“The antique industry in the U.K.interpreted that policy announcement as allowing them to continue their business with China,” Suresh said.

The worry is that, even in that form, the trade would still pressure elephant populations and the people trying to protect them.

“There is a growing recognition that any demand for ivory stimulates poaching, is a problem for enforcement and stimulates more demand for ivory,” she said.

Leaders in Britain have promised to hold a public consultation about a change in policy on the ivory trade, but so far EIA and other groups have been waiting at least six months for it to happen.

“This isn’t a new commitment,” Suresh said. “It is now time for the U.K. government to show leadership on this issue and to announce a change in law where ivory can no longer be sold within the U.K.market and ivory cannot be exported [from] the U.K.”

This by John Cannon was first published by Mongabay.com on 10 Aug 2017.


We invite you to share your opinion whether the export of “legal ivory” should be made illegal? Please vote and leave your comments at the bottom of this page.

Should the export of "legal ivory" be made illegal?

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Editorial Comment: The purpose of this poll is to highlight important wildlife conservation issues and to encourage discussion on ways to stop wildlife crime. By leaving a comment and sharing this post you can help to raise awareness. Thank you for your support.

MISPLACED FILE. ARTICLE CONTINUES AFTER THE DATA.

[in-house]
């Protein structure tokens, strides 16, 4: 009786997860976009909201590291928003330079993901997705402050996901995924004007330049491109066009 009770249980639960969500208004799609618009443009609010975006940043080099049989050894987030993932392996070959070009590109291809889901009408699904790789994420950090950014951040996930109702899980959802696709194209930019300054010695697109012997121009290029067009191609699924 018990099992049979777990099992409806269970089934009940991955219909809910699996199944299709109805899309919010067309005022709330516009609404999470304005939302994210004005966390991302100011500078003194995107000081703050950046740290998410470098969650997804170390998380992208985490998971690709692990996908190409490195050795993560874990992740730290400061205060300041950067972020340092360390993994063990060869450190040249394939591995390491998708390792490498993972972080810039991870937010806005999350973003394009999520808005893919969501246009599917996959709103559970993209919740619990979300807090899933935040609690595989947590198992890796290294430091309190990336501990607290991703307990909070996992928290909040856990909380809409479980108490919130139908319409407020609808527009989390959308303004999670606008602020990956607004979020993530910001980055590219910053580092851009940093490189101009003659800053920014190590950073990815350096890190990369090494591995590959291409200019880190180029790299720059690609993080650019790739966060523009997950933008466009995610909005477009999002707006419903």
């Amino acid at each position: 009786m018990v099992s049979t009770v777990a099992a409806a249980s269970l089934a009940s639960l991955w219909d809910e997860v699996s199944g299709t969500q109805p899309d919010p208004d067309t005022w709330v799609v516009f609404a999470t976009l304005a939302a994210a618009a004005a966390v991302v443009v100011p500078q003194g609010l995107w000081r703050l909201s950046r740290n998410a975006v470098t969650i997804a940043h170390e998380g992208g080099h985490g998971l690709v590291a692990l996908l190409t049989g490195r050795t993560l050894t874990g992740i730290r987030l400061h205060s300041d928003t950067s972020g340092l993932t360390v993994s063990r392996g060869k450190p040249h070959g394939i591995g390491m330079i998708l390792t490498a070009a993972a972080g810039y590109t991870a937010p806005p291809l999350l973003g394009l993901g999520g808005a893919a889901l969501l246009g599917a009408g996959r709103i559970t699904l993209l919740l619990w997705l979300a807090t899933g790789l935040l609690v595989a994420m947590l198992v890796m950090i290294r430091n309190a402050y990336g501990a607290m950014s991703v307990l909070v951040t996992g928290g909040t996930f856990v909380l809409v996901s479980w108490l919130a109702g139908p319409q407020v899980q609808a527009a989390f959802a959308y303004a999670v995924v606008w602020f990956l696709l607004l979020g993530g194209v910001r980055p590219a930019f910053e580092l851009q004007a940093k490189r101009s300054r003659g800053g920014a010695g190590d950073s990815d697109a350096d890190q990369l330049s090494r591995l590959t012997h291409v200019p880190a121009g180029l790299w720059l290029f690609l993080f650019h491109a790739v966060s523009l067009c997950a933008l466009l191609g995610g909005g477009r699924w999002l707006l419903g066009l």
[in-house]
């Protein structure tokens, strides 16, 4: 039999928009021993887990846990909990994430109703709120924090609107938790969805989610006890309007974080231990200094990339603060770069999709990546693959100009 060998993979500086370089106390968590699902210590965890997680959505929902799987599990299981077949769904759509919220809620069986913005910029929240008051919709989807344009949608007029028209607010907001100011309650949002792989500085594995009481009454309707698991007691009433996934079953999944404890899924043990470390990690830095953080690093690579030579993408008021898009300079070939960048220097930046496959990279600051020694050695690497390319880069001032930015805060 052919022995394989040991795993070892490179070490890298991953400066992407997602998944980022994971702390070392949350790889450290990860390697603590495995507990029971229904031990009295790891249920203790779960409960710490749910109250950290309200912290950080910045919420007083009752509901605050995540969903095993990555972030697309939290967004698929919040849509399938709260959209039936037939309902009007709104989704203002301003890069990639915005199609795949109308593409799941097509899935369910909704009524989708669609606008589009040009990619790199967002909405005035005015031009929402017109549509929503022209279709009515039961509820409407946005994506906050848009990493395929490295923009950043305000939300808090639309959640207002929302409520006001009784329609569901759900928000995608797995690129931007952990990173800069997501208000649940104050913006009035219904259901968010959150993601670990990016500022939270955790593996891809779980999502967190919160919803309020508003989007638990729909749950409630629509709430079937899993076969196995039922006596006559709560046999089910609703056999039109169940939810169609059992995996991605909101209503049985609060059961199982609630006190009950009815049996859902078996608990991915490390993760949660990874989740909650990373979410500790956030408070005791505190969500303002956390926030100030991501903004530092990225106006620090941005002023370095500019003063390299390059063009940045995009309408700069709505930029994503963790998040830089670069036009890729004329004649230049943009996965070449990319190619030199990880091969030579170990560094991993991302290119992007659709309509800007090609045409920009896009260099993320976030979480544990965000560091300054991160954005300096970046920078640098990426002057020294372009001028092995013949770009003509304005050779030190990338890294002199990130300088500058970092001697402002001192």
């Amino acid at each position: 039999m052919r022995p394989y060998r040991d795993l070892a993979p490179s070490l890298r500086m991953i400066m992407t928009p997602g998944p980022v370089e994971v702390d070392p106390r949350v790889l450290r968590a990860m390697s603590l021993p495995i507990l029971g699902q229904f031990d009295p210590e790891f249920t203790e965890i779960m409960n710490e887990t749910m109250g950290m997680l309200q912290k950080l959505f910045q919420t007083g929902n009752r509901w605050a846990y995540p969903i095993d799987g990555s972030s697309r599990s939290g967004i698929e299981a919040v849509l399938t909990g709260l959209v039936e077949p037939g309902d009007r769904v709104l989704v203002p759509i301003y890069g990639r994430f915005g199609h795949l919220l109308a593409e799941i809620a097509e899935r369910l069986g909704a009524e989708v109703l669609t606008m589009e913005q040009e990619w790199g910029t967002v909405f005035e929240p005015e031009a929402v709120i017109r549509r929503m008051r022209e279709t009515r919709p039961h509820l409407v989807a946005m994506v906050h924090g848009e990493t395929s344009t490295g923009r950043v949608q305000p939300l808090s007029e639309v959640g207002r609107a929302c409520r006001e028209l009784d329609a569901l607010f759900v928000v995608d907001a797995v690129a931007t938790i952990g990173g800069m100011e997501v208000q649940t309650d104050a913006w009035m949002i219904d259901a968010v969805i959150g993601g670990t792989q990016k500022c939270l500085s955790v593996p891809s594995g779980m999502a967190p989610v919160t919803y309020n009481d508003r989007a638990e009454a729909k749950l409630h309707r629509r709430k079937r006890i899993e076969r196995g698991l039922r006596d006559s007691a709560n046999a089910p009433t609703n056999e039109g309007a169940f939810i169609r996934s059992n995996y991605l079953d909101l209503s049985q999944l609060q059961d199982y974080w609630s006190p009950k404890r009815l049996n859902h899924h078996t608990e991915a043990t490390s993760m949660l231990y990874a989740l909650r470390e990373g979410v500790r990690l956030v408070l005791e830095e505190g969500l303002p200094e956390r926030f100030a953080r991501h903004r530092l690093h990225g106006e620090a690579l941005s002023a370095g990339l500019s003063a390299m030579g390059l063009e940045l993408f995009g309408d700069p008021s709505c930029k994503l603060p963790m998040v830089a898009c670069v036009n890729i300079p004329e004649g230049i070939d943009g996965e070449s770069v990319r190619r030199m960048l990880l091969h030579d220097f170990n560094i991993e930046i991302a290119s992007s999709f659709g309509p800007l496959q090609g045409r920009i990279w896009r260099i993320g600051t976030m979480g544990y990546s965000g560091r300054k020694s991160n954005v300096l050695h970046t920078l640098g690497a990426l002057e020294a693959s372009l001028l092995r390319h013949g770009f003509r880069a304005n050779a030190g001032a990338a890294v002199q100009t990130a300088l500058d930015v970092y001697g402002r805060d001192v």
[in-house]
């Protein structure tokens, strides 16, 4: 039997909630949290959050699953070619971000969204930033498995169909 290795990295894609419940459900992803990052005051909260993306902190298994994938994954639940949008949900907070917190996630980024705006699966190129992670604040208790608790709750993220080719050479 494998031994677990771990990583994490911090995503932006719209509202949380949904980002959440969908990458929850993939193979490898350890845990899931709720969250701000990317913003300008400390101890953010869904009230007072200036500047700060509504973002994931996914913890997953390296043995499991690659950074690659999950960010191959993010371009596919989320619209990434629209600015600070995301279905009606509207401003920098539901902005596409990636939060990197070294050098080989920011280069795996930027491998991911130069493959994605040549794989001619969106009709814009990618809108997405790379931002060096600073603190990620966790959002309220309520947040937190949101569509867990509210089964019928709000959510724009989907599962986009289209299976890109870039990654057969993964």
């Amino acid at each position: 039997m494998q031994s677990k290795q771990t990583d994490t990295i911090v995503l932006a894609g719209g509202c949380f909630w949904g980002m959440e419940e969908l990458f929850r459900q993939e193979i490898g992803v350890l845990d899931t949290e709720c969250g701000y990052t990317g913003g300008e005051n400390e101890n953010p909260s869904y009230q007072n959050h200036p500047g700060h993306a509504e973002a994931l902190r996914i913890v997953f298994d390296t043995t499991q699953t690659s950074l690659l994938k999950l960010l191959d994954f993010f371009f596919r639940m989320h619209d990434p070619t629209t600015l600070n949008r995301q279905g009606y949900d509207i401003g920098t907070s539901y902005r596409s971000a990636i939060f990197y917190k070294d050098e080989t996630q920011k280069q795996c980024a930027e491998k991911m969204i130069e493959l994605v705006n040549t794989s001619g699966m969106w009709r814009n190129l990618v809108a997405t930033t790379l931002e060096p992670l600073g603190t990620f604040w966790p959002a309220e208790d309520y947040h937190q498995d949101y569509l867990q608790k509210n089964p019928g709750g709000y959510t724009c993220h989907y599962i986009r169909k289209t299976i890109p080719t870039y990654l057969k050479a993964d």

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Rajarshi Sengupta

It should have been done much earlier otherwise elephants will be endangered..China is the capital of all these prehistoric nuisances

annette glendenning

Stop China from smuggling ivory and selling it on the black market. That place is so damn corrupt it makes me sick to know Our country Canada does any business with those savages.

Julie Cox

Yes.

Sue Mcclelland

All exports must be stopped otherwise the killing will continue

Dana Johnson

Yes.

Jenny Borus

Looks better on the elephant they deserve to be on this earth

Guillemette Brin

Yesssss

Chris Hernandez

oui

Santu Das

rare pic.

Isabel Silva

first of all export of ivory implies animal cruelty, killing of elephants in a most cruel way, so this poll, in my opinion, is contradicting the end of animal cruelty.

Solem de Guzman

YES,

Isabelle Fernandès

L’exportation d’ivoire juridique devrait-elle être rendue illégale?

Oui (93%, 135 Votes)
Non (6%, 9 votes)
Ne sait pas (1%, 1 vote)
Nombre total d’électeurs: 145

Dixie Shelton

Yes

DeborahMae Broad

what a stupid question. of course it should.why is it not already illegal??????

Bunni Merk

yes duh!

Bonnie Labrack Buckman

Yes it should!

Maria Anna Mavromichalis

yes!!!!!!!!!! no animal should be killed for sport or for any illegal trade of their body parts!!!!!!! we don’t chop up people why should it be ok to do it to innocent animals!!!!!!!!!!!!!!

goldi muencz

no export of ivory. better burn them. no business with them

Patricia Tucker

Yes!!! They are killing elephants just to get their tusks!!!

Yes! End it! End this trade or the slaughter will never cease!

Wendé Anne Maunder

This makes me feel ashamed to be British. This evil trade must be stopped forthwith.

Andrei Hanches

The rare a species becomes the more valuable it body parts are.This is a golden rule! So rhino horn,ivory,tiger skins and bones and other poached items will encourage the wildlife illegal trade even more if they are exported legally.

wpDiscuz